The demolition is a diminution of the public realm, and a real loss for Lawrence Avenue and Chicago at large. What a shame, what a shame.

    The Metro Theatre at Cinema Treasures

    Ornamental dude

    Devon Avenue in Danger?

    Preservation Chicago has just announced its “Chicago 7 list, highlighting buildings and neighborhoods at risk throughout the city.

    Of particular interest to me personally is Devon Avenue, the Indian/Pakistani/Jewish commercial street in the city’s far northern reaches. It’s not very far from where I live, and I pass through fairly frequently. The street’s aged buildings, thick infrastructure, and frenetic, multilingual signs give it a charm and intensity unmatched anywhere else in the city. With its dense immigrant population, a visit to Devon Avenue is often like stepping into another country.

    World Fresh Market

    The street is also home to some fine architecture, including several unusual buildings that straddle the line between Streamline Deco and International Style. More traditionally styled buildings abound as well, in an array of styles. All of it’s buried to some extent beneath the plethora of signs that festoon the various stores and restaurants, but it’s certainly worth keeping.

    Gandhi Electronics

    The survey rather vaguely cites a proposal for new development, but says little in the way of specifics, aside from a rather gaudy new facade (building?) intended for 2552 W. Devon. Without knowing who’s planning what, it’s hard to say much of anything about the issue.

    Video Ace - Pakistani-Indian Movies

    More generally, though, I can say this: architects and planners love to sanitize things. Devon Avenue is the kind of jumbled, messy, and furiously successful commercial district that could easily be totally screwed up by some planner looking down, God-like, from his lofty paper perch. Devon Avenue isn’t broken by any stretch of the imagination, so it begs the question: who on Earth thinks it needs fixing?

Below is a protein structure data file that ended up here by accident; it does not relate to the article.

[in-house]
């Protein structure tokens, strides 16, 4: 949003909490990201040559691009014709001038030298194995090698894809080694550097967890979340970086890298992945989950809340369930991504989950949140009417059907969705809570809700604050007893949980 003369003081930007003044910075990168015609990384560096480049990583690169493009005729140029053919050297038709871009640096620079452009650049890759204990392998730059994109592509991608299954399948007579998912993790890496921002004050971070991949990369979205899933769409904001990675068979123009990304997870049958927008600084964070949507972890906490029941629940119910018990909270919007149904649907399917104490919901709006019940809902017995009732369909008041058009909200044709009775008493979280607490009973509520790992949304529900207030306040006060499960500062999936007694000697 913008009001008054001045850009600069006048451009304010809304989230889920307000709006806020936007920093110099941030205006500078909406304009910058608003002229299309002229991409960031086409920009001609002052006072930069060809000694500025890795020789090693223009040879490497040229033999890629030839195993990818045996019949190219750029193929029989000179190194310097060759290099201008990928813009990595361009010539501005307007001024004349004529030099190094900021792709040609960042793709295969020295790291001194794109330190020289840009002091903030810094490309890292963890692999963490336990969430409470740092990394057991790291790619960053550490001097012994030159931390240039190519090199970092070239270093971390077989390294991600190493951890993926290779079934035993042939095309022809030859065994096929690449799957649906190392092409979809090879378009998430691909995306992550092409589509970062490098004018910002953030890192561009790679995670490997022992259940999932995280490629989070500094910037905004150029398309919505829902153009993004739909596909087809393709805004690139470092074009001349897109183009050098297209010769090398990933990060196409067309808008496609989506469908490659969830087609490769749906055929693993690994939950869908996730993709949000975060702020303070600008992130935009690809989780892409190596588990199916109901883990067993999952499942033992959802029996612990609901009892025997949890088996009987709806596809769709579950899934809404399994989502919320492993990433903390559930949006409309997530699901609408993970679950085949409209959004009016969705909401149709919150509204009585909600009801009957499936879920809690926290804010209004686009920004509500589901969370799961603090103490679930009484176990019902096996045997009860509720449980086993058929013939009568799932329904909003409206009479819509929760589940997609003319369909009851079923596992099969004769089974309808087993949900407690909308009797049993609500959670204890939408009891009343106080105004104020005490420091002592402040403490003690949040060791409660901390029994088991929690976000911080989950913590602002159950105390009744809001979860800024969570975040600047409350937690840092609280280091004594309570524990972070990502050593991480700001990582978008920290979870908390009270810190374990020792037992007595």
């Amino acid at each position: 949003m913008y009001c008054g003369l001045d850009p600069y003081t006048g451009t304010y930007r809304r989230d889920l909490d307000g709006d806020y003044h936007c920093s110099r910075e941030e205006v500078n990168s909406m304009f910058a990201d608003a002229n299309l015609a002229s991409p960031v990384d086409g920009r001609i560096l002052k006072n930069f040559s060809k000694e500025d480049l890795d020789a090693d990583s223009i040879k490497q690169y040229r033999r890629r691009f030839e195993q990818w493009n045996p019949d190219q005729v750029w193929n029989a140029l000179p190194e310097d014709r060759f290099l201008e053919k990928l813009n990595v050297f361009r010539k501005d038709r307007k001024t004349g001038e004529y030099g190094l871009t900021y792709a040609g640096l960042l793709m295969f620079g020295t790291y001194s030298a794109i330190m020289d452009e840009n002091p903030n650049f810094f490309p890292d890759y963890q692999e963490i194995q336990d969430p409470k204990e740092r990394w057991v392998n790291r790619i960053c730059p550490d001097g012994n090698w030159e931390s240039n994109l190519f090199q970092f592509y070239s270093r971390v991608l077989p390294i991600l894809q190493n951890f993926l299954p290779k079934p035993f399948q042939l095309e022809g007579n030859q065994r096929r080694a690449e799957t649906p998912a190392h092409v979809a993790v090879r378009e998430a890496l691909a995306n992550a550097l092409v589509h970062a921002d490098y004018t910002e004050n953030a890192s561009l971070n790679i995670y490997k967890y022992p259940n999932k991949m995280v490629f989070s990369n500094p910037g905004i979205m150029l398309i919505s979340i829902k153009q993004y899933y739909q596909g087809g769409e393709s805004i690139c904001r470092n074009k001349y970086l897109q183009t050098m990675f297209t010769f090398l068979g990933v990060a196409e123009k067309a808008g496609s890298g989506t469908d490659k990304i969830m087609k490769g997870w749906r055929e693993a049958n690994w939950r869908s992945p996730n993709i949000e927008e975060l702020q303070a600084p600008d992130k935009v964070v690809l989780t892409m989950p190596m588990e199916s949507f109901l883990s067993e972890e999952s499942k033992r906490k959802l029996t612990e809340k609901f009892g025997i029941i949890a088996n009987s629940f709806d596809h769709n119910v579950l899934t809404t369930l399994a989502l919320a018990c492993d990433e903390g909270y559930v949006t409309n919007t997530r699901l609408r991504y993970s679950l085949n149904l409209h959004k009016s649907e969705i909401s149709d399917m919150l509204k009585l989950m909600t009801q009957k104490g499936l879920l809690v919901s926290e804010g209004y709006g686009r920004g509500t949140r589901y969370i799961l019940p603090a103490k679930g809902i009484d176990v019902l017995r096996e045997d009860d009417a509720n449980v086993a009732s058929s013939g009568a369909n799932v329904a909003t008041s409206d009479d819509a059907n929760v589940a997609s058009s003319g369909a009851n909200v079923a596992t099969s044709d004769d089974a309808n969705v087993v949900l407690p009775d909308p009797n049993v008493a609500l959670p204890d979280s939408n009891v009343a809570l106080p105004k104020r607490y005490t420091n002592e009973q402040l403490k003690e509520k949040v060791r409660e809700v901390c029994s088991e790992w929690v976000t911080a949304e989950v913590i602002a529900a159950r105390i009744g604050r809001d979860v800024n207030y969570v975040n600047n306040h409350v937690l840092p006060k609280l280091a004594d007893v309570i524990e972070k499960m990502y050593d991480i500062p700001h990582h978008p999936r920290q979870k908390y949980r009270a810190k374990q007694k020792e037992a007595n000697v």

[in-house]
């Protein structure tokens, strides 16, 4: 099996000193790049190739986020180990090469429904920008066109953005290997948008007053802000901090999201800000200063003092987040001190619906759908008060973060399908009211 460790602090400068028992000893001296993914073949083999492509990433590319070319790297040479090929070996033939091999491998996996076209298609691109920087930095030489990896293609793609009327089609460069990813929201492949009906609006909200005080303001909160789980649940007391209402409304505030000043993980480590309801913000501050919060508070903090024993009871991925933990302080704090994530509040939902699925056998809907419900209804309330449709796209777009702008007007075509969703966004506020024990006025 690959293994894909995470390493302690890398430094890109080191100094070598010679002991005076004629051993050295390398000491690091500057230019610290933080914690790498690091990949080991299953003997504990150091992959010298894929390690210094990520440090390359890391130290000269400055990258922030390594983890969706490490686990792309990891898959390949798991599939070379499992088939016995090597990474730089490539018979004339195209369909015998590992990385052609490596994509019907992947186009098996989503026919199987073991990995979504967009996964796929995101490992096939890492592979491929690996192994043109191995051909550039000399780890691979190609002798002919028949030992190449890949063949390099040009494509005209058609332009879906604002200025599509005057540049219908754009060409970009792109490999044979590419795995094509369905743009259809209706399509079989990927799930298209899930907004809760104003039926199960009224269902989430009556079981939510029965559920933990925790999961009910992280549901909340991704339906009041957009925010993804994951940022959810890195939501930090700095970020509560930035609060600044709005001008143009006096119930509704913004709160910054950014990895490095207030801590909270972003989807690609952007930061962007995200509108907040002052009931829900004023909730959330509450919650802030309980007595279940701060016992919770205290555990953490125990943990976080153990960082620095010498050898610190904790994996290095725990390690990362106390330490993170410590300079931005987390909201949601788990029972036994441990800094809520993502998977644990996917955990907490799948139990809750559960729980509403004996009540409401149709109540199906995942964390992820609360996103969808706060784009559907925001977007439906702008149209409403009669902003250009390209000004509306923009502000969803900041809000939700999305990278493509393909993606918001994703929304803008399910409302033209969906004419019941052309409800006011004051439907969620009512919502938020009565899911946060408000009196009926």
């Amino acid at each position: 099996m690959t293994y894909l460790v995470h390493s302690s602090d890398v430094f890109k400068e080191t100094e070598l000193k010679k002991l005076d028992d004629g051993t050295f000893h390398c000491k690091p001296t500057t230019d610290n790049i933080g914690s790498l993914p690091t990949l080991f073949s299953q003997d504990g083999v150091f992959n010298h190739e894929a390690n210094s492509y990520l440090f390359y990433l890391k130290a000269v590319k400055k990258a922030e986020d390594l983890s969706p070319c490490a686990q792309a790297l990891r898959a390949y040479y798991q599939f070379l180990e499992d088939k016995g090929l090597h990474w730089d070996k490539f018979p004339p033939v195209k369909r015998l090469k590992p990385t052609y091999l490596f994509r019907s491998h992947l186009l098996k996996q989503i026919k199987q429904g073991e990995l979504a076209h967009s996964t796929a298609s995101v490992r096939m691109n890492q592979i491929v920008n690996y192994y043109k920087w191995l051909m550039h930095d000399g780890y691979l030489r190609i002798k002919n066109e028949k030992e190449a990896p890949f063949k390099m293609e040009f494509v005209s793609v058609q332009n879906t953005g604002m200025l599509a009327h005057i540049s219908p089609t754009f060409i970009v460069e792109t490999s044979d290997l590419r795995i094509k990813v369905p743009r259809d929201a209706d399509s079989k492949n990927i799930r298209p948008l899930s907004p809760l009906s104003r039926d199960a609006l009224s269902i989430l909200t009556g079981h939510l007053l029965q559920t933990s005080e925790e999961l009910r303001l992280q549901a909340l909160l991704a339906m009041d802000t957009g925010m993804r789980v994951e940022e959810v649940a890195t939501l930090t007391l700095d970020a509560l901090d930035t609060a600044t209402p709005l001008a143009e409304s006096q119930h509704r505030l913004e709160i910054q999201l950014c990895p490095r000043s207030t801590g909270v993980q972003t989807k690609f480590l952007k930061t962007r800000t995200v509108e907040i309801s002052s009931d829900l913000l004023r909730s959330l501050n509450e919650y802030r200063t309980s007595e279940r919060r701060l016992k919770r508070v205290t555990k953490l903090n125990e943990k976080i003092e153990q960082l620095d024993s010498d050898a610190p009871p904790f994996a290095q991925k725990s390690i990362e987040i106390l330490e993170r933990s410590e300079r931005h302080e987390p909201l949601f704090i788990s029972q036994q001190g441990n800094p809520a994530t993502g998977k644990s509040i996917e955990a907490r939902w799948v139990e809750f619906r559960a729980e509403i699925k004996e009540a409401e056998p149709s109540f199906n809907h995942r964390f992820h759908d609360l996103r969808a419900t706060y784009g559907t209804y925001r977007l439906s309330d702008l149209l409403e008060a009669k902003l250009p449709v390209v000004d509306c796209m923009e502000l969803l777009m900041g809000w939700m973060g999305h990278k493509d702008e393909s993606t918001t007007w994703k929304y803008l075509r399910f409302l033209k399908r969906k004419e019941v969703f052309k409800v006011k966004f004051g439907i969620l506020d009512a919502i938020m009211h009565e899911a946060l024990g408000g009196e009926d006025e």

Pakistani Independence Day parade

    Cook County Hospital

    The name is legendary, but I’d never seen the place at all until a few weeks ago, and not till this weekend did I pay it a careful visit.

    Cook County Hospital

    Cook County Hospital’s 1913 main building stretches for two city blocks, and is the preeminent example of Beaux Arts architecture in the city of Chicago. It has long been the centerpiece of a densely developed parcel of land, even as urban renewal, decay, parking lots, and freeway construction (all equal blights on society) have smashed the surrounding neighborhoods into oblivion.

    Sadly, they’re tearing down the building’s rear wings, Children’s Hospital and power plant, a complex of structures added in 1914, 1916 and 1926. It’s a compromise — for a long time, the County wanted to tear down the entire building, magnificent front facade and all.

    Cook County Hospital

    The rear pavilions aren’t great works of art, but they have several merits — a creative floor plan that brought natural light to many acres of floor area, and a dense complexity that makes the building look like a city unto itself (much akin to St. Louis’s City Hospital, a likewise neutered complex).

    Cook County Hospital

    Demolition’s nothing new to this neighborhood. For fifty years, the prevailing wisdom in this part of town has been the same lunacy that has driven so much of our so-called “urban renewal”: in order to save it, we must destroy it. This was the view around the hospital some while before the freeway came through:

    Cook County Hospital - old context

    And here is the same area, showing the disastrous results of fifty years of “progress”:

    Cook County Hospital - context today

    Cook County Hospital - context today

    A dense, walkable urban environment has become a wasteland of vast parking lots and roaring limited-access lanes. Whatever happens to Cook County Hospital, the most vital battle was lost long ago.

    (Also darkly hilarious is the formal park laid out in front of the hospital — half of it has been stripped of its trees and turned into a helicopter landing pad. Tragic on the surface, but who’s around to actually use the thing?)